“”One week into it you’d probably have the shakes,”” said McNealy. “”Try and make a living, try and stay on top of your life and there’s a bunch of folks who’ve never made a phone call out there.””

Social utility is one of the major themes at this year’s JavaOne conference in San Francisco. On Monday, Sun president and chief operating officer Jonathan Schwartz talked about the social value behind technologies past and present from the radio to the network.

“”Just like the whole concept of a radio was to inform the uninformed, network end nodes are informing the centres,”” said Schwartz, adding society is moving from the information age and entering the participation age. “”It’s not just about sending a blog about economic process as much as social progress. Participation is blurring boundaries.””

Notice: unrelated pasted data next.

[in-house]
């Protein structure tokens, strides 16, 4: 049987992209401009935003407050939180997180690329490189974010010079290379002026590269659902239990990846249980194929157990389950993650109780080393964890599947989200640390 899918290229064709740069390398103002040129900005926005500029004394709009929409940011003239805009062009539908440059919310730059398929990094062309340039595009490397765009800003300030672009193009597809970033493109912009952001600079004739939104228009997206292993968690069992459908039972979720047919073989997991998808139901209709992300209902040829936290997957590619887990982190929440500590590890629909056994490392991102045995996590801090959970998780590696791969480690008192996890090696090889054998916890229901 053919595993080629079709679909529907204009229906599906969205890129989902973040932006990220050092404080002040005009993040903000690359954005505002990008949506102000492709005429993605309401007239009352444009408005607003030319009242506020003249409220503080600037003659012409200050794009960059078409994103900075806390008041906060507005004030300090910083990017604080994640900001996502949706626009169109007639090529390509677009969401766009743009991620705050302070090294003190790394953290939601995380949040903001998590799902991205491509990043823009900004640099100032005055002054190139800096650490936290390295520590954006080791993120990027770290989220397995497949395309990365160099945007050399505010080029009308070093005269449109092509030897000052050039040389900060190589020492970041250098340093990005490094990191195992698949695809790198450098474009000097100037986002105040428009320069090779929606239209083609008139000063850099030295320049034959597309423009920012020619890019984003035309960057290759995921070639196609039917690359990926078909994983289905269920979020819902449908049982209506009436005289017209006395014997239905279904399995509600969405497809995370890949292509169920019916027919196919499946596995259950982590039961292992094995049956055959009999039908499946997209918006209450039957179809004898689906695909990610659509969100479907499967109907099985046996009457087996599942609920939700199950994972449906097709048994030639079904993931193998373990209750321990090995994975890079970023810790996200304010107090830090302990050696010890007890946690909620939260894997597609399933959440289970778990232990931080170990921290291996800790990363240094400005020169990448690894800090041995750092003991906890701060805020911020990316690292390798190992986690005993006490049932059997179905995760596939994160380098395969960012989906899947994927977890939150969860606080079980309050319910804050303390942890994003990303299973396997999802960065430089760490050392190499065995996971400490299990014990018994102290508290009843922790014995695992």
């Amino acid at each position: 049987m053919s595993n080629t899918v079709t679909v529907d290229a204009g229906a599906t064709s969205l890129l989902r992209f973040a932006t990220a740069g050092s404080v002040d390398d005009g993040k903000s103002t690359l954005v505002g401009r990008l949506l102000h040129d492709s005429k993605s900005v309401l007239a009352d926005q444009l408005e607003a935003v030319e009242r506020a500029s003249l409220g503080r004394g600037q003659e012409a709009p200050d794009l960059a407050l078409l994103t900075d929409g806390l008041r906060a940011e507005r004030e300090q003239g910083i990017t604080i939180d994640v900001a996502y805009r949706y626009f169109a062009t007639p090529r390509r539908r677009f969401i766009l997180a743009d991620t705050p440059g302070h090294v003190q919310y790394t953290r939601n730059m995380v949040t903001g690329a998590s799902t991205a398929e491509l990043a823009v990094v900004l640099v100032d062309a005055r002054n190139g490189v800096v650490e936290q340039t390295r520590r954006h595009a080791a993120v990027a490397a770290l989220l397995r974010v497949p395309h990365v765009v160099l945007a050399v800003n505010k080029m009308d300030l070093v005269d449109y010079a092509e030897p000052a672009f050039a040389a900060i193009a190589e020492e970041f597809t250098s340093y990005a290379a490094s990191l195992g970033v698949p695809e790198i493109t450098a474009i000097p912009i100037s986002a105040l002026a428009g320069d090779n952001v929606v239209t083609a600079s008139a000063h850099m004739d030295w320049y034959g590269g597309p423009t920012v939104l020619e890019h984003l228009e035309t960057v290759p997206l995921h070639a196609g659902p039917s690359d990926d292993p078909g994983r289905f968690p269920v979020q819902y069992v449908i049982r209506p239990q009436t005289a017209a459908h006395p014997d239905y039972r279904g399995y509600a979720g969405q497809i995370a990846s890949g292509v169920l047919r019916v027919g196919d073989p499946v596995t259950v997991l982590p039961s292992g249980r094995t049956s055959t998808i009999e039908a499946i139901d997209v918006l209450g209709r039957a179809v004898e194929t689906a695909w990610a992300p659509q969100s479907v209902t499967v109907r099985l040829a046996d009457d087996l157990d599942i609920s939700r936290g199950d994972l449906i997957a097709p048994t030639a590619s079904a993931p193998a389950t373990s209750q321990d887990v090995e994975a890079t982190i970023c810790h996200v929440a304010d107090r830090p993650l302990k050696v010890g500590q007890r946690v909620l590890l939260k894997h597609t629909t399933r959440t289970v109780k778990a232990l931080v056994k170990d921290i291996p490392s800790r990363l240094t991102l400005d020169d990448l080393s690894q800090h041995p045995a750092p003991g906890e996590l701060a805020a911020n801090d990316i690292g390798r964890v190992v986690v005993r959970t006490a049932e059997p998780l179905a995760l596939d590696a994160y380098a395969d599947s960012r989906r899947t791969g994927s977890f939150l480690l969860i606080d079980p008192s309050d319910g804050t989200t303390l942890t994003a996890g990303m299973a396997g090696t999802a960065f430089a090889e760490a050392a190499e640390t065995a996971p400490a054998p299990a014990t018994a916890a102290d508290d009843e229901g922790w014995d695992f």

Schwartz, for example, said blogs on cell phones covered the tsunami that devastated the Southeast Asia region last December long before any news agency got there.

With that in mind, McNealy went on to talk about how the Java developer community can use technology to make improvements to health care and education. He said an e-health initiative is critical to solving problems like preventable deaths and the lack of automated systems that exist in the health-care system today.

On the education front, McNealy talked about Sun’s involvement in the Global Education Learning Community (GELC) project, which aims to open source kindergarten to Grade 12 curriculum materials for students in the U.S.